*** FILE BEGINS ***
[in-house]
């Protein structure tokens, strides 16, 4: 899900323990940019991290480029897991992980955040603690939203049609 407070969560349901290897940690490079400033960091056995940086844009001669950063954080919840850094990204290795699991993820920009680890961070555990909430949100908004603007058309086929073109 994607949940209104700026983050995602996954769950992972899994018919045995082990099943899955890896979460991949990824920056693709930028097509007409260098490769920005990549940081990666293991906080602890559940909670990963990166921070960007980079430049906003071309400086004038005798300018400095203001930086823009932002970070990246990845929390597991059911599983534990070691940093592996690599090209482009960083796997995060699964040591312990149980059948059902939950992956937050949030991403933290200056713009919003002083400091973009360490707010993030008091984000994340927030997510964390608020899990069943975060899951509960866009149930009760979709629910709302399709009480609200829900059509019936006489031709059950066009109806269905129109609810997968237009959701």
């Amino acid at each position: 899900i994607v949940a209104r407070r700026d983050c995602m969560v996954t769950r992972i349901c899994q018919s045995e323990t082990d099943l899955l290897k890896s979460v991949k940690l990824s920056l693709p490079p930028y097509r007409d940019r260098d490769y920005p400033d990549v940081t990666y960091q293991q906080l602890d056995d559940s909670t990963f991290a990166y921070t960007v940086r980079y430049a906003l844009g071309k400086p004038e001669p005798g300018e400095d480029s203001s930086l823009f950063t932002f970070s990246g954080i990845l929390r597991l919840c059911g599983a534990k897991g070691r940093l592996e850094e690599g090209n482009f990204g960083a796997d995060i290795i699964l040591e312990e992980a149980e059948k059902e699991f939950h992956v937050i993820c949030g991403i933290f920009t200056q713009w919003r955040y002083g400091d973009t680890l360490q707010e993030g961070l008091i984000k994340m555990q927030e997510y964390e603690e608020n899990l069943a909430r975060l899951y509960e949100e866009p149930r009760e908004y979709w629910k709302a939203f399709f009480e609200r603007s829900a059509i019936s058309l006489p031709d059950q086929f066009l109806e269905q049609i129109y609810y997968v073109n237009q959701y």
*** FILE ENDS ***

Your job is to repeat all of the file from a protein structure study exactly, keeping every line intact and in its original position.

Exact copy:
[in-house]
């Protein structure tokens, strides 16, 4: 899900323990940019991290480029897991992980955040603690939203049609 407070969560349901290897940690490079400033960091056995940086844009001669950063954080919840850094990204290795699991993820920009680890961070555990909430949100908004603007058309086929073109 994607949940209104700026983050995602996954769950992972899994018919045995082990099943899955890896979460991949990824920056693709930028097509007409260098490769920005990549940081990666293991906080602890559940909670990963990166921070960007980079430049906003071309400086004038005798300018400095203001930086823009932002970070990246990845929390597991059911599983534990070691940093592996690599090209482009960083796997995060699964040591312990149980059948059902939950992956937050949030991403933290200056713009919003002083400091973009360490707010993030008091984000994340927030997510964390608020899990069943975060899951509960866009149930009760979709629910709302399709009480609200829900059509019936006489031709059950066009109806269905129109609810997968237009959701």
């Amino acid at each position: 899900i994607v949940a209104r407070r700026d983050c995602m969560v996954t769950r992972i349901c899994q018919s045995e323990t082990d099943l899955l290897k890896s979460v991949k940690l990824s920056l693709p490079p930028y097509r007409d940019r260098d490769y920005p400033d990549v940081t990666y960091q293991q906080l602890d056995d559940s909670t990963f991290a990166y921070t960007v940086r980079y430049a906003l844009g071309k400086p004038e001669p005798g300018e400095d480029s203001s930086l823009f950063t932002f970070s990246g954080i990845l929390r597991l919840c059911g599983a534990k897991g070691r940093l592996e850094e690599g090209n482009f990204g960083a796997d995060i290795i699964l040591e312990e992980a149980e059948k059902e699991f939950h992956v937050i993820c949030g991403i933290f920009t200056q713009w919003r955040y002083g400091d973009t680890l360490q707010e993030g961070l008091i984000k994340m555990q927030e997510y964390e603690e608020n899990l069943a909430r975060l899951y509960e949100e866009p149930r009760e908004y979709w629910k709302a939203f399709f009480e609200r603007s829900a059509i019936s058309l006489p031709d059950q086929f066009l109806e269905q049609i129109y609810y997968v073109n237009q959701y």